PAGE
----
If you have an ACS member number, please enter it here so we can link this account to your membership. (optional)

ACS values your privacy. By submitting your information, you are gaining access to C&EN and subscribing to our weekly newsletter. We use the information you provide to make your reading experience better, and we will never sell your data to third party members.


Natural Products

Finding a key puzzle piece in paclitaxel biosynthesis

Chemists identify the enzyme that forms the molecule’s oxetane ring

by Bethany Halford
January 25, 2024 | A version of this story appeared in Volume 102, Issue 3


Structure of baccatin III.

The cancer drug paclitaxel has captured the imaginations of chemists for decades, in part because of its complex polycyclic core with an oxetane ring. Although scientists have synthesized the molecule from basic chemicals, they didn’t have a complete picture of how nature makes it. Now, chemists have identified an enzyme that forms the key intermediate baccatin III. The finding adds a crucial piece to the puzzle of paclitaxel biosynthesis.

Researchers led by Xiaoguang Lei at Peking University and Jianbin Yan at the Chinese Academy of Agricultural Sciences identified a cyctochrome P450 enzyme—which they named taxane oxetanase 1—that installs the oxetane ring in baccatin III. Scientists previously thought that an epoxide forms on a precursor to baccatin III and then rearranges to the oxetane. Lei and Yan’s team discovered that while taxane oxetanase 1 can make that epoxide, it can’t convert the epoxide to the oxetane. Instead, the team suggests that the enzyme makes the oxetane via a mechanism that was previously unknown in enzymes (Science 2024, DOI: 10.1126/science.adj3484).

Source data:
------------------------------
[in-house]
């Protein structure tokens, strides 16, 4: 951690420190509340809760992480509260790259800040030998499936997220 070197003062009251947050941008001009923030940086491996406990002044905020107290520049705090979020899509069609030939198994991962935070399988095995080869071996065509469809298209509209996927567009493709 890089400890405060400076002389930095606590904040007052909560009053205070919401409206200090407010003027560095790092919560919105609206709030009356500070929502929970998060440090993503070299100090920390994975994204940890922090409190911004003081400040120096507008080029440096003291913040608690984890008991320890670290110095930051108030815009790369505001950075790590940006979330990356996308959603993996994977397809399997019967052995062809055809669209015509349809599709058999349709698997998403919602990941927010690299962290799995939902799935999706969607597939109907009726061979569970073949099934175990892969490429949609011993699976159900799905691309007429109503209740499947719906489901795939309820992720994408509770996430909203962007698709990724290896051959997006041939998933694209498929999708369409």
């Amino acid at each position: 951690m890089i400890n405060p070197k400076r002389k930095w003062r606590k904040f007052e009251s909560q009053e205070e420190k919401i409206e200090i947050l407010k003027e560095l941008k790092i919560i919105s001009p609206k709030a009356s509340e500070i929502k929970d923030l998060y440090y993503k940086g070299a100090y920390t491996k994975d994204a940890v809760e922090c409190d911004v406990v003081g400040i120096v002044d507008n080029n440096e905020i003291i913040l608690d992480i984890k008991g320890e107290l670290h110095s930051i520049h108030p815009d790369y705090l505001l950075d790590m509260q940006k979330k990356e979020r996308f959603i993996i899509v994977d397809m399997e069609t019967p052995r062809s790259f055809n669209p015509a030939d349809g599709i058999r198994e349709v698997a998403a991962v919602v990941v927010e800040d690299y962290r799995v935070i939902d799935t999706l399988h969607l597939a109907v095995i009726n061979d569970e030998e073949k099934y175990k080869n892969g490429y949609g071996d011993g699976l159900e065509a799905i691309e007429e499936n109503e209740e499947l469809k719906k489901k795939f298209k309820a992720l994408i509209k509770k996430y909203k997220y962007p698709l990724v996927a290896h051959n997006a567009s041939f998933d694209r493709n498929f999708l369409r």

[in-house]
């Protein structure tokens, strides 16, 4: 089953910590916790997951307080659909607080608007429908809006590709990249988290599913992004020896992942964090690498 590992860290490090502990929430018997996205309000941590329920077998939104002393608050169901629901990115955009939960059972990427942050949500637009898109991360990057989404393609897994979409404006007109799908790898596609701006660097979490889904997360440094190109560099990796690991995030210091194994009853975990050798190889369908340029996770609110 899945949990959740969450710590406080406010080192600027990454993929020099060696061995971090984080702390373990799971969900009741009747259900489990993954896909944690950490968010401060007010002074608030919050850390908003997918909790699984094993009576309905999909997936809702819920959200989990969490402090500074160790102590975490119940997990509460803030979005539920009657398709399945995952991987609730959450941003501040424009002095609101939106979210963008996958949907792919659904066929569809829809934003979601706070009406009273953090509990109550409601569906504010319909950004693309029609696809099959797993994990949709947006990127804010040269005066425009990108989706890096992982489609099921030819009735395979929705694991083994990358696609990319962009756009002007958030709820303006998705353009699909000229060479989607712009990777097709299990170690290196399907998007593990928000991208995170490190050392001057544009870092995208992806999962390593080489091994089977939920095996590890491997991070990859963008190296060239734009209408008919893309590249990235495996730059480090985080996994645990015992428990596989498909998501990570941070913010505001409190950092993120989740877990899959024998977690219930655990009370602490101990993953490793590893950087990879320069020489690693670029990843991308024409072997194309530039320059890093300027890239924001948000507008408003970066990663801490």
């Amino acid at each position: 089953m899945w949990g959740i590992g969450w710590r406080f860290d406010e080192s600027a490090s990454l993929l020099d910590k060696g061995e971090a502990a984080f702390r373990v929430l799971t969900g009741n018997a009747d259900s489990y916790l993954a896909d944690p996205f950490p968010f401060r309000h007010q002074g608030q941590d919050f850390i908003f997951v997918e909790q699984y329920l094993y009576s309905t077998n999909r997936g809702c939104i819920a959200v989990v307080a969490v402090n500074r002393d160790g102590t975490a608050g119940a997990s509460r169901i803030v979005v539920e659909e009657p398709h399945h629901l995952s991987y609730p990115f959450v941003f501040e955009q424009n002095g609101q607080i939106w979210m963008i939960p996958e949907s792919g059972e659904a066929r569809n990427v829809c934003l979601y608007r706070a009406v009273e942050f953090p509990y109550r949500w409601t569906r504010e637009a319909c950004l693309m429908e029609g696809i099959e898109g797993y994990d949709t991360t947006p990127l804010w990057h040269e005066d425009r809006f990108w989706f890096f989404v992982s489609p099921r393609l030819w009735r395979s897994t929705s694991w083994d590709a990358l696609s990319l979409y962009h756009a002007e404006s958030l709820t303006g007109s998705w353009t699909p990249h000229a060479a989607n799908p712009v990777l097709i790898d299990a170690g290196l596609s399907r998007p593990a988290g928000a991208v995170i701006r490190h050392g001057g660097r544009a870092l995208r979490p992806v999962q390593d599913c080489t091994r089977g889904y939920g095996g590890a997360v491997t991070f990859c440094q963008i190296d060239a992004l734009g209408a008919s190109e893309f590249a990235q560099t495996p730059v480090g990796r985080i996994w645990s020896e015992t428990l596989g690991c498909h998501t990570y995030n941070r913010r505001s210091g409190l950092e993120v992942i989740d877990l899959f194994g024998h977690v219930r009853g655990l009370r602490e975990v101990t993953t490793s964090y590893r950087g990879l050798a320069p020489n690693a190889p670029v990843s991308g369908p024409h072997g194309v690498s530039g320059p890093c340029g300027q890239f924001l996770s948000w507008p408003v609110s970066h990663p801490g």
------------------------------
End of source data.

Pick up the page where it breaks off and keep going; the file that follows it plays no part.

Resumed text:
Sarah E. O’Connor, an expert in natural product biosynthesis at the Max Planck Institute for Chemical Ecology, says the finding answers a long-standing question in plant natural product biosynthesis. “The mechanism by which the critical oxetane ring forms has always been up for debate,” she says in an email.

Lei says the researchers hope to use their recent discovery to make baccatin III on a large scale via synthetic biology.



This article has been sent to the following recipient:

Chemistry matters. Join us to get the news you need.